Despite fatty image, pork can be healthy pick
Wednesday, September 3, 2008
Pork and fat often seem to go hand in hand, perhaps because bacon, sausage and barbecue are so popular. But don't let this keep you from considering pork as a healthy choice.
Pork tenderloin mostly gets kudos for its healthful nutritional profile, and for good reason. With just about 3 grams of fat per 3-ounce cooked serving, it comes close in leanness to boneless, skinless chicken breasts. With only about 120 calories per serving, it's a good choice if you're watching your weight.
Pork Chops with Pear, Onions and Rosemary
4 center-cut, boneless pork top loin chops, trimmed
1/4 teaspoon salt
1/4 teaspoon ground black pepper
2 teaspoons olive oil
1 small yellow onion, cut in half lengthwise and thinly sliced (1/2 cup)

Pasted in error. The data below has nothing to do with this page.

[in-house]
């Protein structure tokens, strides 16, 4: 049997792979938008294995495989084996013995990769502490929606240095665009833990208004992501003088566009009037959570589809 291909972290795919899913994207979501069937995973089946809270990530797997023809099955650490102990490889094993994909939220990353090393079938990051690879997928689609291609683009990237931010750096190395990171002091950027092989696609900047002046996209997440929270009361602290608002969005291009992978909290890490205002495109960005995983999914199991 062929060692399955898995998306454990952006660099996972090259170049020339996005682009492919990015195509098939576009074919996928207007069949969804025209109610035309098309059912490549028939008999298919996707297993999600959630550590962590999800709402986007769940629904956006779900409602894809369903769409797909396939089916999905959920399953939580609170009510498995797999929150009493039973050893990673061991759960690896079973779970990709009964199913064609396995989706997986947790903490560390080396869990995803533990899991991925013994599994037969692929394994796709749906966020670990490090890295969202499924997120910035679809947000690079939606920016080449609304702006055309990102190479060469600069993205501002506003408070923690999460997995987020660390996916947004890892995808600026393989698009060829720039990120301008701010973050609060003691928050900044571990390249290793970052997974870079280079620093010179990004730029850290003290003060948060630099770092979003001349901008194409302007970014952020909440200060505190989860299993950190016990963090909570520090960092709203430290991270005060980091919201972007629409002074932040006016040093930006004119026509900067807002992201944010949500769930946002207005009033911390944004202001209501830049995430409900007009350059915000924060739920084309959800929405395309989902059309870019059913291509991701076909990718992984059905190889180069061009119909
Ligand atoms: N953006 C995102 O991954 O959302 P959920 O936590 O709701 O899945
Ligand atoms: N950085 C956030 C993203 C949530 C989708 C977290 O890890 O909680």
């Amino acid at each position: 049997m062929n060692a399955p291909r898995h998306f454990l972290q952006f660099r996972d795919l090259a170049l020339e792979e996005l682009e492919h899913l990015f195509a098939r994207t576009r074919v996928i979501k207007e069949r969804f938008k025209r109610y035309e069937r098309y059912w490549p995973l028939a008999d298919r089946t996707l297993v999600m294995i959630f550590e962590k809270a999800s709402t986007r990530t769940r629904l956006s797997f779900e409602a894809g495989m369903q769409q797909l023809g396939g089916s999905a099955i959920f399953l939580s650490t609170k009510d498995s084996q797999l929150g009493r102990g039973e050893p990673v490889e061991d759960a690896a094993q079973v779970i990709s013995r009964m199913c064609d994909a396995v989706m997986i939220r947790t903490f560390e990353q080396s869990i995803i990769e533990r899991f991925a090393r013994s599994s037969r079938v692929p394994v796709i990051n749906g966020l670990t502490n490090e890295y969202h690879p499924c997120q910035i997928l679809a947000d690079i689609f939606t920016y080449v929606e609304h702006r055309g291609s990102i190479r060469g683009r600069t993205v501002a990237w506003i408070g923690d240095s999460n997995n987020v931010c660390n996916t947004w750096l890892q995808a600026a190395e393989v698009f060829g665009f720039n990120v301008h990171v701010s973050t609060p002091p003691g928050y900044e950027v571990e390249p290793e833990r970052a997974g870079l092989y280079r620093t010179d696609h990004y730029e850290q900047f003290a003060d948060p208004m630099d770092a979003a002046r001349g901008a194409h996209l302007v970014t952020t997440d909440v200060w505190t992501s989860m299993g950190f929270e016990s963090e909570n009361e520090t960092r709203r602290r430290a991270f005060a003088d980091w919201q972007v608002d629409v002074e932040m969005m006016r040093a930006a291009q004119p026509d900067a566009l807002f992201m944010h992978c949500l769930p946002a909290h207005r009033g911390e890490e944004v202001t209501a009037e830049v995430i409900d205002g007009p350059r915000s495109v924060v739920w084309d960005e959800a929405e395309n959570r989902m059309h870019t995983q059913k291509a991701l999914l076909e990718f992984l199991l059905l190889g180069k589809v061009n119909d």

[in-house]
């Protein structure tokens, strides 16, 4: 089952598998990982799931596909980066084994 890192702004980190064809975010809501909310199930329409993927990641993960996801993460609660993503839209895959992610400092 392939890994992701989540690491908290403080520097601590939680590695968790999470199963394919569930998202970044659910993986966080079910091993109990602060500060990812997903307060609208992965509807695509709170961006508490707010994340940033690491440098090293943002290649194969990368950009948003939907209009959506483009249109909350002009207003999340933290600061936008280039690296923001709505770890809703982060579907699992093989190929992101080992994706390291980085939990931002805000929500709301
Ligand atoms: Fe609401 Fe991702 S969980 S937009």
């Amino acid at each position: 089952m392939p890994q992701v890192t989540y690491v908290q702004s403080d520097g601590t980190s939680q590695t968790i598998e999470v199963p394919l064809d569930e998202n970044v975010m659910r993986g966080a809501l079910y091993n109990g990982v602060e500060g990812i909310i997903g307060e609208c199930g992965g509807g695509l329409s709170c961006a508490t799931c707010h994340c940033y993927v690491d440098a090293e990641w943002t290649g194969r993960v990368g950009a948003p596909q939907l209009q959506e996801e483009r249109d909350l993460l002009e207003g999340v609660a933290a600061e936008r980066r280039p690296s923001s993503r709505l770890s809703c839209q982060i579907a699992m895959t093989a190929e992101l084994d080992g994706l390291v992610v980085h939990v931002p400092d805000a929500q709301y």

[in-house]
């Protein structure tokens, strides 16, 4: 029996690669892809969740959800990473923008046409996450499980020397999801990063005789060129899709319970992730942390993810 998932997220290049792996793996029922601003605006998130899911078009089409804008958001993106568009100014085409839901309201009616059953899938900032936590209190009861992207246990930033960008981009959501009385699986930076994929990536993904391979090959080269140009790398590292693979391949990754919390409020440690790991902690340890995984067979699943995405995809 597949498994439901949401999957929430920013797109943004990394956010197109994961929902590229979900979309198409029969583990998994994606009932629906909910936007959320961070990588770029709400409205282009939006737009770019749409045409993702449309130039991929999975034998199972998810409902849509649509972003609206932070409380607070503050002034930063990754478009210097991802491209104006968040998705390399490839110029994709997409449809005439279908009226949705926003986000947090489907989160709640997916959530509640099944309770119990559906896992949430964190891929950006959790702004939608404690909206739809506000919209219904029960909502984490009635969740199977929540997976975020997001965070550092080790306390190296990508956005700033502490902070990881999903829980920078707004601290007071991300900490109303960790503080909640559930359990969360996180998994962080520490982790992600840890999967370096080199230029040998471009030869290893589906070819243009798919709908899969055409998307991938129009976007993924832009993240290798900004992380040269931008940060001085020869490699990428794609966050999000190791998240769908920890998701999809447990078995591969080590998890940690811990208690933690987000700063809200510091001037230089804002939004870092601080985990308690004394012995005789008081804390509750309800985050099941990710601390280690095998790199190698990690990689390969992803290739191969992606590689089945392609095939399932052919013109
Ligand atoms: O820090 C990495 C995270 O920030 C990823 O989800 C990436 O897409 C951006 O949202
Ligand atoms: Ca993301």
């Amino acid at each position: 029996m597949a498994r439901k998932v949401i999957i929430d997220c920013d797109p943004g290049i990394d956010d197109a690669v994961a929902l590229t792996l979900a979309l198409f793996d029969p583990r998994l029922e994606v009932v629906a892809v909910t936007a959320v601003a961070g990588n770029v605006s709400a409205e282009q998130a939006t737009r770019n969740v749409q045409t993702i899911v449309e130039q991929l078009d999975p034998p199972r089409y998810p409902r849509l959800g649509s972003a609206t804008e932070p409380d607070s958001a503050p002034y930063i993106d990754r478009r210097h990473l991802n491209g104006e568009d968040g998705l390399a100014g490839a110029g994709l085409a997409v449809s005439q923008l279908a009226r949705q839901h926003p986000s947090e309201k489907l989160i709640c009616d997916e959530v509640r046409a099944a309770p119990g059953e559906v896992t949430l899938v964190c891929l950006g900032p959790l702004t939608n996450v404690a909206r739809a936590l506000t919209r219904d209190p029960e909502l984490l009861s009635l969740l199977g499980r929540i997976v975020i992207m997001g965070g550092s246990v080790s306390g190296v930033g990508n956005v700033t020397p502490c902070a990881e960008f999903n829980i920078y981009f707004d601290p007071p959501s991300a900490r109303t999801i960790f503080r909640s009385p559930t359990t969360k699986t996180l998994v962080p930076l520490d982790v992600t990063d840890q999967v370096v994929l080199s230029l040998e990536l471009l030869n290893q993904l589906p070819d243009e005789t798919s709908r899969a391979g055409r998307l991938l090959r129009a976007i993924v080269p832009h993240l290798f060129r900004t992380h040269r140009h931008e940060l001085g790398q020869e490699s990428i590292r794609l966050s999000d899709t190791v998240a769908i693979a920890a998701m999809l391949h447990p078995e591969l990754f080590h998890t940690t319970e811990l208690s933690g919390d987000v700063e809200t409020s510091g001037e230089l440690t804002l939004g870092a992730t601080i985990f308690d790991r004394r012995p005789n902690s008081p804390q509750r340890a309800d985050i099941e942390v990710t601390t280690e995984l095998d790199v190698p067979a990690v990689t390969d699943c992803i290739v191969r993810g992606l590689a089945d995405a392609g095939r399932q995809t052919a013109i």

2 teaspoons brown sugar
1 large ripe, firm pear, peeled, cored and chopped
2 teaspoons chopped fresh rosemary or 1/2 teaspoon dried
3/4 cup apple juice
1 tablespoon cider vinegar
2 teaspoons Dijon mustard
Season the pork chops with salt and pepper.
In a large nonstick skillet, heat the oil over medium-high. Add the pork chops and cook until they are just barely pink at the center, 6 to 8 minutes per side, depending on the thickness. Transfer the chops to a plate and cover with foil.
Reduce the heat to medium-low. Add the onions and brown sugar to the skillet and cook, stirring constantly, until the onions are golden-brown, about 5 minutes. Reduce the heat if the onions begin to burn.
Add the pears and rosemary and cook until the pears are just tender, about 2 minutes. Add the apple juice and vinegar, then simmer until the mixture is reduced and slightly thickened, about 2 to 3 minutes.
Stir in the mustard. Return the pork chops to the pan and turn to coat with the sauce. Serve the chops with the pear and onion sauce spooned over the top.